HKS USA shows off some new go-fast parts
Sunlight shimmers off the old El Toro Marine base’s acres of tarmac, and the orange cones of the autocross course are almost glowing. The HKS supercharged 350Z is growling at 4,000 rpm as I release clutch and jump on the gas. Brief rear tire spin, then rapid acceleration; a quick shift to second, then I’m on the brakes for the first turn. Threading the course quickly requires dancing on the brake and accelerator pedals. With HKS’ supercharger and suspension, the 350Z is working well, producing grin-inducing g-forces and acceleration.
The company is known for its intake, exhaust, suspension and turbocharger systems for the sport compact market. New products from HKS were the GT Supercharger, being introduced for the Nissan 350Z and Infiniti G35 and FX35, and the Hipermax III suspension kit for the 350 and G35. For the demonstration runs, quarter-mile and autocross courses were set up. Stock and modified versions of the cars, along with a race-prepared 350Z, were on hand. For the quarter-mile, we drove stock and supercharged FX35s and the 350Z track car. Over by the autocross course were a pair of 350Zs and G35s in stock and modified forms.
First stop, the quarter-mile: With none of the runs being timed, we didn’t flog the stock FX off the line., so the big crossover left the line a bit slowly. Once the V-6 is in the sweet spot, however, it manages to get through the quarter-mile at a speed of about 80 mph. Not too shabby…but not neck-snapping either.
The extra torque was evident as soon as I left the line. As the big crossover’s transmission shifted up through the gears, the torque kept on giving. At the end of the quarter-mile, the speedometer only reads about 87 mph, but the first part of the trip was faster than in the stock FX. Very useful power for those short freeway on-ramps. HKS’ street kit, which has CARB approval pending, is a fairly low pressure setup with 7.25 psi of boost. The kit includes a piggyback electronic module to control fuel and timing maps.
Now we’re talkin’. An OK launch, but gobs of torque make up for it, and I’m grabbing gears in quick order. I’d be pushed back in the seat except I’m already strapped in by a racing harness. If not for a bobbled gear shift, the speed at the end would have been higher than the approximately 105 mph. The 350Z was setup with a Pro Kit GT Supercharger with 11 psi of boost, complete HKS engine electronics and a purpose-built motor rumble under the hood. The custom exhaust has more open mufflers and no catalytic converters. HKS fitted the car with the Hipermax III Sport suspension.
On to the autocross course, where Nissan’s kissing cousins, the 350Z and G35 Coupe awaited. After a ride through the course, we took two laps in each car. First up, the stock G35, and we learned that what makes it a good near-luxury coupe doesn’t suit the kinds of transitions encountered through cones. The car must be coaxed through, and doesn’t respond kindly to abrupt inputs. Still, after a decent first lap, I quickly figure out where I could go faster and how. Or so I thought. Accelerate to the first corner, slam on the brakes … uh, no anti-lock? Nope.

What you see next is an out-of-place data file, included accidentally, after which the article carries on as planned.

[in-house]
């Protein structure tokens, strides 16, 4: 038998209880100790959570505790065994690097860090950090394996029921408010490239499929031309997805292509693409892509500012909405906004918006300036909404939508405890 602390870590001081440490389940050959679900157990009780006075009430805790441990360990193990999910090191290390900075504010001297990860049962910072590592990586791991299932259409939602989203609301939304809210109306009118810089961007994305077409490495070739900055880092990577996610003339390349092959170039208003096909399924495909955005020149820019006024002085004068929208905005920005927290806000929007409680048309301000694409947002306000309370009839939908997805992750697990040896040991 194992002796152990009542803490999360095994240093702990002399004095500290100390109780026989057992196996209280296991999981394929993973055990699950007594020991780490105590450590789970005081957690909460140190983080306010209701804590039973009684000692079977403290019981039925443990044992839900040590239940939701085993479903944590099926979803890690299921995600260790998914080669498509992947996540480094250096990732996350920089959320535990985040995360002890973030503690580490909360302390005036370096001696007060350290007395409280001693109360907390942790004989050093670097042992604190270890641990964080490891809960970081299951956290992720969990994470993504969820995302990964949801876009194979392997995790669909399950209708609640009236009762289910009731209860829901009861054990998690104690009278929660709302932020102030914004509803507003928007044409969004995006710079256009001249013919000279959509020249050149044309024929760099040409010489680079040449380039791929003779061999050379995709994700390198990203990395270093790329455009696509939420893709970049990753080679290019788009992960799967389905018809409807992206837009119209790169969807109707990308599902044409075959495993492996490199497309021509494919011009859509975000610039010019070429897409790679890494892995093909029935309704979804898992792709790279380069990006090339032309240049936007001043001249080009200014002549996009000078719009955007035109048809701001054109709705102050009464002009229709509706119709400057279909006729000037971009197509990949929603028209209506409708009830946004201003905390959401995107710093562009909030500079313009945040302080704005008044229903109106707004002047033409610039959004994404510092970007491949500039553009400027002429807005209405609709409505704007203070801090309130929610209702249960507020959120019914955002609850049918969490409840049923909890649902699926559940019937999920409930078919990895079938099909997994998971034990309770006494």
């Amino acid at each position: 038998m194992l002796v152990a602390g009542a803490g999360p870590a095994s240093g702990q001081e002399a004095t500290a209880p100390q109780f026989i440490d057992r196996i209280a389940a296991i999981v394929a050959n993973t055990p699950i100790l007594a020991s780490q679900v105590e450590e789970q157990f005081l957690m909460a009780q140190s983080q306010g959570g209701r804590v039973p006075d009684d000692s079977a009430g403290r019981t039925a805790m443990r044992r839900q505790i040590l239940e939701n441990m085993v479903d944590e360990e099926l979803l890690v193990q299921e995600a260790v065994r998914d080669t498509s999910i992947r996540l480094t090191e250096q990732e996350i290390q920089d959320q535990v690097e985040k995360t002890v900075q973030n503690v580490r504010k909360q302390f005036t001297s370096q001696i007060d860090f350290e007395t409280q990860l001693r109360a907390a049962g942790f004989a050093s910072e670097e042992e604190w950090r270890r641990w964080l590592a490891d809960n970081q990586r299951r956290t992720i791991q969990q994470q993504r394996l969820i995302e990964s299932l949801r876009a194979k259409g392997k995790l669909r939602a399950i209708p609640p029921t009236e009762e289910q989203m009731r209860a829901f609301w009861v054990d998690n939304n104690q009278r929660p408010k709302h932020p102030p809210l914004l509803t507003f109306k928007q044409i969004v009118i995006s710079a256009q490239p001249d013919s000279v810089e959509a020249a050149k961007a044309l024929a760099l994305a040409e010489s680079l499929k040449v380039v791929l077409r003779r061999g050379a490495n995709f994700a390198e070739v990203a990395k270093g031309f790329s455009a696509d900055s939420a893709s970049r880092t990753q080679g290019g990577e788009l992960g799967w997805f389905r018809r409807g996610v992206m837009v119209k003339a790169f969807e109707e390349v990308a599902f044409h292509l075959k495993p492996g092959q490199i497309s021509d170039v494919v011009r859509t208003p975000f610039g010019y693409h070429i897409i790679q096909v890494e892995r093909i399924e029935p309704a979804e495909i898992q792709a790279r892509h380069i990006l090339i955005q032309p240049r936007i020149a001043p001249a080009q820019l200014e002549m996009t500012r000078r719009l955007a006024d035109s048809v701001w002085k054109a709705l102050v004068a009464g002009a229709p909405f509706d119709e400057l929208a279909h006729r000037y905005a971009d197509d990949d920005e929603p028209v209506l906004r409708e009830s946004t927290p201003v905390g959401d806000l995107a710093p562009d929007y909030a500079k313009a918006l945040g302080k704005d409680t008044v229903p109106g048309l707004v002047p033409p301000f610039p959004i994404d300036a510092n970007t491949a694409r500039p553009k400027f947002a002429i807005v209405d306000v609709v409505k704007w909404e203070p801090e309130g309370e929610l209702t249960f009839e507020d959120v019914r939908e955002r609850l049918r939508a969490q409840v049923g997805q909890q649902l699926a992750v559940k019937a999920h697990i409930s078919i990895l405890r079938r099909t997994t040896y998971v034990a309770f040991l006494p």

Having learned my lesson about these G35s and antilock brakes, I approached the next two laps with more finesse and less brute. With the stiffer suspension, the transitional response of the G35 was much improved, with less understeer. The extra power from the supercharger helped on corner exit, but too much throttle would break the back end loose. Rolling on the gas in the right amount, however, was just the thing to bring the back end around the final corner and accelerate through the slalom to the finish. The luxo coupe looked pretty respectable on the tight autocross course.
The 350’s shorter wheelbase was immediately apparent. The car was much more nimble. The stock suspension might have been a bit stiffer than the stock G35’s, but body roll and some understeer were apparent on the first lap. With adjustments to my driving, the stock setup worked pretty well when taking the body roll and understeer into consideration. There’s enough power in a stock 350Z to get the car out of shape on a small, tight course, but more torque coming off the slower corners would have been welcome.
Autocross courses are all about handling, both steady-state and transitions. Out and out power isn’t as useful as low-end torque, which superchargers excel at providing. The HKS kits worked really well on the 350Z, transforming the car from okay to one that can handle all the autocross elements equally well. It should be noted that this car also had a very aggressive limited slip differential, a significant advantage in autocross, and Advan Neova tires which have proven themselves in national autocross competitions. The stock car had the very good Bridgestone Potenza RE040 tires, but they’re not as competitive as the Neovas.